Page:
One thing I struggle with in my marriage is accepting suggestions and constructive criticism from my husband. It’s often such simple things, but I take them to heart and take his words to mean way more than they do.
Back in our newlywed days, he once said, “Honey, the next time you go to the store can you please get some good cereal?”
Here’s how I processed those words: Good cereal? That must mean he thinks the cereal I buy is bad. He doesn’t like the way I grocery shop. What else doesn’t he like about me?
Insecurity has a way of getting us to make up stories and lies in our heads that we unknowingly come to accept and believe. I know this now, but I didn’t know it then. Even still, I struggle with it sometimes.
I realize that when my husband made that statement, he wasn’t criticizing me or my grocery shopping abilities, he just wanted different cereal. We joke about it now because I (still) try to buy healthy cereal, but he loves the sugary sweet kids’ cereals. That’s his definition of good cereal.
It’s hard to take suggestions or criticism from our spouse sometimes. It’s easy to take it personally and make up those stories in our heads. But here’s a few things we can do to make it easier:
- Be secure in your relationship: Remember that your spouse is a safe person. He/she loves you and chose you to be their life partner. It’s not easy to hear tough words from him/her sometimes, but it will help you and your marriage grow.
- Don’t read into the words: When your spouse asks if you can do something differently, don’t dig for a deeper meaning to the words. That’s where we come up with those crazy thoughts in our heads. Ask your spouse if there’s more to it and if there’s not, move along.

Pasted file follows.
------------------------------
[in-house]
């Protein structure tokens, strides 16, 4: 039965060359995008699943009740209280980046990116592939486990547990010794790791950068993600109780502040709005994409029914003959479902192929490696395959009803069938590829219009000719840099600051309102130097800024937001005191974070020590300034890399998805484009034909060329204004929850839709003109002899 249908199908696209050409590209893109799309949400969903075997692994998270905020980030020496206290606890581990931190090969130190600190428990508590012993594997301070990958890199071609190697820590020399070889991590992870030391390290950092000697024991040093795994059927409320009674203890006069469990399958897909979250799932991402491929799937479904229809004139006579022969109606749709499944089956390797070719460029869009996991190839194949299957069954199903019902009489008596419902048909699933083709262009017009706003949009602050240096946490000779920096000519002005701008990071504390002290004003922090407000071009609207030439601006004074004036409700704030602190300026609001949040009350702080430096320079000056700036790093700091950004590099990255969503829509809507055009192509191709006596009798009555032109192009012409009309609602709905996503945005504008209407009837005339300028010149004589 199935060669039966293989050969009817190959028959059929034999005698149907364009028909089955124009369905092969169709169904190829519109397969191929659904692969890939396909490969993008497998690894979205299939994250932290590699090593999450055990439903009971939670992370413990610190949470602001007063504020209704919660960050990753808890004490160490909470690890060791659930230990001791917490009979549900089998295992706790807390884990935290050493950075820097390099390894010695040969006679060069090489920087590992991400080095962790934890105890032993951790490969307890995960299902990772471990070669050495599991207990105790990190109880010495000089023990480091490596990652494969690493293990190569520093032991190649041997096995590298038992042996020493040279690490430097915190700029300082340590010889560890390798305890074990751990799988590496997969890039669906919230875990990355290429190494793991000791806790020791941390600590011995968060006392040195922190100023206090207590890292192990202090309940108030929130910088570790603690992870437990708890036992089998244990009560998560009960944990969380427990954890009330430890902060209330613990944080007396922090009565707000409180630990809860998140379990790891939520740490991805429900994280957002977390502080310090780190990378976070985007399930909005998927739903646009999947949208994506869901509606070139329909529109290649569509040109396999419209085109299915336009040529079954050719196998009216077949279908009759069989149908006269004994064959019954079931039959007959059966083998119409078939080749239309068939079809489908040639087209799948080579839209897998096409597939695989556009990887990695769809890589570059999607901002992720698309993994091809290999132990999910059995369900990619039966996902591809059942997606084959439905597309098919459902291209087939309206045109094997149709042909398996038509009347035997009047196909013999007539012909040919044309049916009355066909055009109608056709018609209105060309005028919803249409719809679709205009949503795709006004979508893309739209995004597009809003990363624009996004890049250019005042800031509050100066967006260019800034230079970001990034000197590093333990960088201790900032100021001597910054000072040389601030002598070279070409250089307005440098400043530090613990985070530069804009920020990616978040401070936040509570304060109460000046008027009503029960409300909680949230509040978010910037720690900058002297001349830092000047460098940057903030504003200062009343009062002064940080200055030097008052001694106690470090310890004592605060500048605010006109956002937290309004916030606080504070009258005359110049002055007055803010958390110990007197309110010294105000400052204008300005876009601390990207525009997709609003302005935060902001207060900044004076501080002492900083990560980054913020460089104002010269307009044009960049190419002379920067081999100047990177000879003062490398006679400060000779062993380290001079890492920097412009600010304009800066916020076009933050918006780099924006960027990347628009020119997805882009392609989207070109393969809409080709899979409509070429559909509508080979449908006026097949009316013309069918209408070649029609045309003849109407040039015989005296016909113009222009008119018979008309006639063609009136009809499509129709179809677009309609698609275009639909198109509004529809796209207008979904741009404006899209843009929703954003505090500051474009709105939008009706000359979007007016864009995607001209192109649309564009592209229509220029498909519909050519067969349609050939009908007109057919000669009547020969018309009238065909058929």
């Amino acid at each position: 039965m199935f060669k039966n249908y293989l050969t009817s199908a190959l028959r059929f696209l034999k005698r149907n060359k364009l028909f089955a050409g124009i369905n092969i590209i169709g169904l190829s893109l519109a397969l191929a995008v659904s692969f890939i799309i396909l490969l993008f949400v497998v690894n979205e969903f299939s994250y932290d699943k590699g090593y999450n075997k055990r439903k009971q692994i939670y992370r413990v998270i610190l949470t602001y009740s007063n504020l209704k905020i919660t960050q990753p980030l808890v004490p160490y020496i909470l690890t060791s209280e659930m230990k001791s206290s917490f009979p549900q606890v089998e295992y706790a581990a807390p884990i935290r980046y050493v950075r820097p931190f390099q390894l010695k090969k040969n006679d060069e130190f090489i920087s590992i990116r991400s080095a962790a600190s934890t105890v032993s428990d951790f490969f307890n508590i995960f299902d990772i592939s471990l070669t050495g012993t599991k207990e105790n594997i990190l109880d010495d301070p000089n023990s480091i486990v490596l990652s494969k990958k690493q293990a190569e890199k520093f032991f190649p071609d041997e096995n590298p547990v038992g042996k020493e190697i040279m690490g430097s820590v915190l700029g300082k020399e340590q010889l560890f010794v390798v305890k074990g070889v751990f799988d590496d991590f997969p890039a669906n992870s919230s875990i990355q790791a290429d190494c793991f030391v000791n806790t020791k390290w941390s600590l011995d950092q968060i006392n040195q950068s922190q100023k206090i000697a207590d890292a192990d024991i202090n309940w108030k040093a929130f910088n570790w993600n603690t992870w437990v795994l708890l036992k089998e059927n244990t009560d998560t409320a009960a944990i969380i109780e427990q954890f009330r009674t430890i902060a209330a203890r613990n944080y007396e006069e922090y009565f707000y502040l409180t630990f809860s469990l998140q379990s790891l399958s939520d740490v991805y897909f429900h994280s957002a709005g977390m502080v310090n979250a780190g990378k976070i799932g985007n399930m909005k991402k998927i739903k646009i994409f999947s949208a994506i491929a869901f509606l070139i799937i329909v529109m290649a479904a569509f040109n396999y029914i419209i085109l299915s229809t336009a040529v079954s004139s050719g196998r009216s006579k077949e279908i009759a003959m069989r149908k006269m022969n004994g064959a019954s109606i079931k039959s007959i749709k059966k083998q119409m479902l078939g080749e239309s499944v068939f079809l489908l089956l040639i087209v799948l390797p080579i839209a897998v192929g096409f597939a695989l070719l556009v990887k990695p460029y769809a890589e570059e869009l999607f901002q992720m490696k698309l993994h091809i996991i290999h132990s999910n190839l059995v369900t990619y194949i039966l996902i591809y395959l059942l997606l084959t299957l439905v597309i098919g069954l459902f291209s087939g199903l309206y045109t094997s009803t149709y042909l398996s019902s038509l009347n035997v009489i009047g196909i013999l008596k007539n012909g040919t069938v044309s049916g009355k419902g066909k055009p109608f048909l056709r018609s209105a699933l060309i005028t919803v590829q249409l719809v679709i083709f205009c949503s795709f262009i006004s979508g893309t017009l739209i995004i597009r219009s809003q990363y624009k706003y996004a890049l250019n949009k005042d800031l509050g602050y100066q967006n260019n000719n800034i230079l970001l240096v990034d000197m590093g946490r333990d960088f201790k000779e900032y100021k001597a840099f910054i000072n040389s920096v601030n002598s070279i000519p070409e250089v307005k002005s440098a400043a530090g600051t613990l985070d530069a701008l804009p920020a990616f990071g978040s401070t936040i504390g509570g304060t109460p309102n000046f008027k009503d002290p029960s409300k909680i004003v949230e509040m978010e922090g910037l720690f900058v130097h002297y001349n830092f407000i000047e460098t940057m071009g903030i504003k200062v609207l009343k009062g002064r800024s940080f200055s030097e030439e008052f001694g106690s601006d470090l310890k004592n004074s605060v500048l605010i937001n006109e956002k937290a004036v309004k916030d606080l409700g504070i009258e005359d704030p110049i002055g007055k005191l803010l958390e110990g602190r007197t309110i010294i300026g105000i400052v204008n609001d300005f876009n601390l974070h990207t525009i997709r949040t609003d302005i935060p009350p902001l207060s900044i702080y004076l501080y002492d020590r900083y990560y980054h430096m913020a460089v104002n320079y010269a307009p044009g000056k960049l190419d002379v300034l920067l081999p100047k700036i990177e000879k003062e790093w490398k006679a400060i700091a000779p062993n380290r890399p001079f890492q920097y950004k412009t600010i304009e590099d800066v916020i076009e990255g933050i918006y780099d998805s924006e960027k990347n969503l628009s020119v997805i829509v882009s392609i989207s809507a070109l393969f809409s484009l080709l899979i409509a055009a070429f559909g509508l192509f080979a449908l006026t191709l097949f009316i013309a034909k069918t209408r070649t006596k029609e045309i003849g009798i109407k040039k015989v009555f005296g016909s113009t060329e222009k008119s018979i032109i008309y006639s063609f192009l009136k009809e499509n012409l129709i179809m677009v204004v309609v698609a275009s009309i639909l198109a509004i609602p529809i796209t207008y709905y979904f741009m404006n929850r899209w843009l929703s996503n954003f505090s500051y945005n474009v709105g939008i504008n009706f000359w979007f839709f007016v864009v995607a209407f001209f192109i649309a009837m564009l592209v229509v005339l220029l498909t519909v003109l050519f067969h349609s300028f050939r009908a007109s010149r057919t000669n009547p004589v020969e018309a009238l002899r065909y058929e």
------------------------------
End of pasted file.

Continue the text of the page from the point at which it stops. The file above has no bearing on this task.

- Try to use PNP: When you make a suggestion or need to give constructive criticism to your spouse, use a positive, negative positive. This strategy helps you say what you need to say, wrapped with affirmation. In my cereal example, you could say, “Honey, I really appreciate you doing the grocery shopping. The next time you go, could you please get me some good cereal/cereal that I like. Thanks so much for doing that.” This small change can help those of us who struggle with insecurity feel a little more secure when our spouse makes a request.
- Use it as a catalyst for change and growth: We often grow through coaching and conflict. If your spouse brings up something deeper that you need to consider changing or doing differently, use it as a point of self-reflection, but not condemnation.
- Remember that you are enough: You’re not perfect because no one is, so stop trying to measure yourself against that unrealistic standard. Be confident in who you are and your strengths and gifts. Focus on the things you do well instead of the things you don’t. When you learn to live with this belief, you’ll find it easier to work through suggestions and accept criticism from your spouse.
- Don’t take it personally: There are so many little issues that come up all the time in marriage. Don’t make mountains out of molehills. When you husband asks you to get good cereal, put it on the list and move along with the day.